PORTLAND, Ore. – Dozens of anti-Wall Street protesters were arrested Sunday in Texas, where they clashed with police over food tables, and in Oregon, where officers dragged them out of a park in an affluent neighborhood.

In New York and many other East Coast cities, it was a snowstorm that was making it difficult for demonstrators to stay camped out in public places.

The Occupy movement, which began six weeks ago in lower Manhattan to decry corporate influence in government and wealth inequality, has spread to cities across the country and around the world.

In Portland, Ore., police have allowed protesters to sleep in two parks surrounded by office buildings despite policies outlawing camping, but Mayor Sam Adams warned demonstrators last week that he would not allow them to take over any more parks. Late Saturday, hundreds of protesters gathered in another park — Jamison Square in the wealthy Pearl District — and defied a midnight curfew.

About 30 people who had decided to risk arrest sat on the ground.

When police moved in around 2 a.m., all but the sitting protesters backed off. An Associated Press photographer said most of those protesters went limp and were carried or dragged away by police. There was no violence during the arrests, which took about 90 minutes.

Police said the arrests were made on charges that included criminal trespassing, interfering with a police officer and disorderly conduct.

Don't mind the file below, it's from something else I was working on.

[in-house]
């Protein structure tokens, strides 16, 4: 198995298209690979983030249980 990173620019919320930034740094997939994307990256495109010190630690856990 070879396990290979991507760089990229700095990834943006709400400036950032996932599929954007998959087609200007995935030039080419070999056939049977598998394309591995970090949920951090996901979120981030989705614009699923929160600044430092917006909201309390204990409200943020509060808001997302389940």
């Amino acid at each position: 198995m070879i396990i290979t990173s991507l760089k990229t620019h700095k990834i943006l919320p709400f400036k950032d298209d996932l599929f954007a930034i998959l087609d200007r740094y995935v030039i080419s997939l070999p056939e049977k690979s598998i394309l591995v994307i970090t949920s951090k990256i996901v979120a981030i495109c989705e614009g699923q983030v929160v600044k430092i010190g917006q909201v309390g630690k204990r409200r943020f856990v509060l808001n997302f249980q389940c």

Some protesters said they wanted to camp in the Pearl District because they see its residents as part of the wealthy demographic they’re protesting. Commissioner Randy Leonard had urged them to reconsider, saying in a letter that it would be inappropriate to expand the protest into a neighborhood park.

“We — the entire city council — are your friends … at present,” he wrote. “However, our friendship and support are now being unreasonably tested by the decision to occupy Jamison Square.”

Police in Austin, Texas, made 39 arrests early Sunday as they moved to enforce a new ban on food tables in the City Hall plaza where protesters have camped out. Some protesters surrounded the tables with arms linked.

Most were charged with criminal trespass, Police Chief Art Acevedo said. No injuries were reported.

“We want to facilitate their activities, but we can’t allow this to be a permanent campsite,” Assistant City Manager Michael McDonald told the Austin American-Statesman.

Some protesters found the ban arbitrary. “On a night where there are hundreds of drunks driving around town, they have all these resources here to take down three food tables,” protester Dave Cortez told the newspaper.